Nash House Museum
The Nash House Museum in 2007
An early picture of the home of Reverend Nash
The museum's holdings include this booklet about Buffalo history that was published in 1932. It is one of only four remaining copies.
Backstory and Context
Edward Nash was born in Occoquan, Virginia in 1868. His mother and father were freed slaves. They moved from Virginia to New York. At an early age Nash already he had numerous jobs. He was a Blacksmith, mason, and even a boatman. He was also involved in the church community and eventually became a minister at the age of 18. A few years later, he was appointed Minister of the Michigan Avenue Baptist Church at the age of 24 in 1894. He then moved his family to Buffalo where he became a prominent figure in the area.
As the new Reverend at Michigan Avenue Baptist Church, Nash became acquainted with the area and joined the local chapter of the NAACP where he started working on political issues regarding the advancement and mistreatment of African Americans and the community. His contribution to the NAACP and other organizations helped shape his future. His positive influence in the community helped many African Americans to open up businesses in the area as well. He was respected by many including white political leaders such as the mayor. He also became involved with great African American leaders as well, including Booker T. Washington. Nash continued to work until his retirement. He helped to better the community and established great changes that are remembered today.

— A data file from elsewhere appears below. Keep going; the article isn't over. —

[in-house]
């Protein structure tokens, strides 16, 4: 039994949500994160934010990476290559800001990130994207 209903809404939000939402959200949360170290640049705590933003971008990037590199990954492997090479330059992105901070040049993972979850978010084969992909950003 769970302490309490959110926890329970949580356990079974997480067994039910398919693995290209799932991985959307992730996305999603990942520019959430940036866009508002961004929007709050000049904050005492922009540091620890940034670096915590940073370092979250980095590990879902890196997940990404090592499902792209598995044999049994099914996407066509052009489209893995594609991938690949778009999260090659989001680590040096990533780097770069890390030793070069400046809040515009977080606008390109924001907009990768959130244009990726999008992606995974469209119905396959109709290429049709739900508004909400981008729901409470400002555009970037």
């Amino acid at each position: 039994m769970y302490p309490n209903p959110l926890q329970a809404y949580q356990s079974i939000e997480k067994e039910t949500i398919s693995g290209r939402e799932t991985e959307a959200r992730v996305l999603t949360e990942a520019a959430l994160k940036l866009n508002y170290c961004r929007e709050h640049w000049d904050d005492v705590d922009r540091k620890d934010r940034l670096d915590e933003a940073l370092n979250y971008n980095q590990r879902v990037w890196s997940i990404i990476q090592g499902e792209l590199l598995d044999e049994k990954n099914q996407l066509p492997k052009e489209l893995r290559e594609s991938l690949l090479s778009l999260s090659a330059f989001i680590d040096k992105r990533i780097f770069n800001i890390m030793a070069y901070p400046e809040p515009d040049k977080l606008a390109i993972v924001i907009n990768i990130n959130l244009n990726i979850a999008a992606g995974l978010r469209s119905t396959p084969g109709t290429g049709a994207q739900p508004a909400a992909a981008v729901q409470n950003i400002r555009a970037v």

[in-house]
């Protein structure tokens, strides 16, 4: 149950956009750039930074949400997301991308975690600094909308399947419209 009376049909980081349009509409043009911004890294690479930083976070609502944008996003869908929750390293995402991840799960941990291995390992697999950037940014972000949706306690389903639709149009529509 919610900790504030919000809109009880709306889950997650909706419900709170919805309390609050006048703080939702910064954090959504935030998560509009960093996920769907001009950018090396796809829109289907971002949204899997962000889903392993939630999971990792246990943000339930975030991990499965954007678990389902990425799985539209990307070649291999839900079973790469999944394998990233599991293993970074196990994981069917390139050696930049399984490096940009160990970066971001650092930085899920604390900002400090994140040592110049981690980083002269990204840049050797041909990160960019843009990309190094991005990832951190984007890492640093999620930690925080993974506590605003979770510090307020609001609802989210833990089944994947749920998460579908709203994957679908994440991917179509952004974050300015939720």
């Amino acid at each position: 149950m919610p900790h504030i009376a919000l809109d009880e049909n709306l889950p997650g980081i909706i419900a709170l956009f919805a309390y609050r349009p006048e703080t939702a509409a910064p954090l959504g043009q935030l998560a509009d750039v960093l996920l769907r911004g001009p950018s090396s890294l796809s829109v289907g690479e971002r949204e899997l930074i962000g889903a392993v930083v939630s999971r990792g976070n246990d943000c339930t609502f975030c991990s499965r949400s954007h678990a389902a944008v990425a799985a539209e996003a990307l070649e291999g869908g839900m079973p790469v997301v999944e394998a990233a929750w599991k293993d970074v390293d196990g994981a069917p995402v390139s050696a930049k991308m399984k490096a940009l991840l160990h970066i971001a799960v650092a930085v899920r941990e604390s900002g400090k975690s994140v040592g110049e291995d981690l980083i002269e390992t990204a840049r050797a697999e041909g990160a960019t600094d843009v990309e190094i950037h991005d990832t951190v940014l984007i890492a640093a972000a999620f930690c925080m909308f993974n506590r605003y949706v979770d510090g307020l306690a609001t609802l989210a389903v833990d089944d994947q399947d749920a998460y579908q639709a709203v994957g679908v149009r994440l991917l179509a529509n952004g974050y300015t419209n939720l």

He helped to establish the other branches of the NAACP. He was also a founding member of the Urban League and a member of the Western New York Association. His political involvement in the community did not go unnoticed. He received the Brotherhood Awards from the National Conference of Christians and Jews in 1954. Other recognitions included an honorary membership into the American Federation of Musicians and a life membership in the N.A.A.C.P. Nash died in 1957. His wife continued to live in the home until her death in the 1980s. The home then became a museum in 2007.